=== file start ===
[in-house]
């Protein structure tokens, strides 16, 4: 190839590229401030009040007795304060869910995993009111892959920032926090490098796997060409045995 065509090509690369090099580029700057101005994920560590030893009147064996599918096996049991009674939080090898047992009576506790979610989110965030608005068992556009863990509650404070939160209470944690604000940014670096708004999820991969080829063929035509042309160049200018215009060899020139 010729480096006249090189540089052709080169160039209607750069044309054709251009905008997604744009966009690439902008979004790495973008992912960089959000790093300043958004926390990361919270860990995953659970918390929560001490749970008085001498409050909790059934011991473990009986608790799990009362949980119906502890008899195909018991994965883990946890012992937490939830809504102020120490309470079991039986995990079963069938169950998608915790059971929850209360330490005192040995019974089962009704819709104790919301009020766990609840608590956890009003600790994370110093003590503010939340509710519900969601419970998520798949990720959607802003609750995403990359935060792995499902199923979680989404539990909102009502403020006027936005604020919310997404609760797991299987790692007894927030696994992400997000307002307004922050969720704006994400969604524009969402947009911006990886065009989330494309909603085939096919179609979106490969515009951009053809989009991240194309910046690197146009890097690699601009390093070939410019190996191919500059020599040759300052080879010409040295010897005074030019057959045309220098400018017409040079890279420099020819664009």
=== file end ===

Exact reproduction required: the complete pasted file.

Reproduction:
[in-house]
């Protein structure tokens, strides 16, 4: 190839590229401030009040007795304060869910995993009111892959920032926090490098796997060409045995 065509090509690369090099580029700057101005994920560590030893009147064996599918096996049991009674939080090898047992009576506790979610989110965030608005068992556009863990509650404070939160209470944690604000940014670096708004999820991969080829063929035509042309160049200018215009060899020139 010729480096006249090189540089052709080169160039209607750069044309054709251009905008997604744009966009690439902008979004790495973008992912960089959000790093300043958004926390990361919270860990995953659970918390929560001490749970008085001498409050909790059934011991473990009986608790799990009362949980119906502890008899195909018991994965883990946890012992937490939830809504102020120490309470079991039986995990079963069938169950998608915790059971929850209360330490005192040995019974089962009704819709104790919301009020766990609840608590956890009003600790994370110093003590503010939340509710519900969601419970998520798949990720959607802003609750995403990359935060792995499902199923979680989404539990909102009502403020006027936005604020919310997404609760797991299987790692007894927030696994992400997000307002307004922050969720704006994400969604524009969402947009911006990886065009989330494309909603085939096919179609979106490969515009951009053809989009991240194309910046690197146009890097690699601009390093070939410019190996191919500059020599040759300052080879010409040295010897005074030019057959045309220098400018017409040079890279420099020819664009």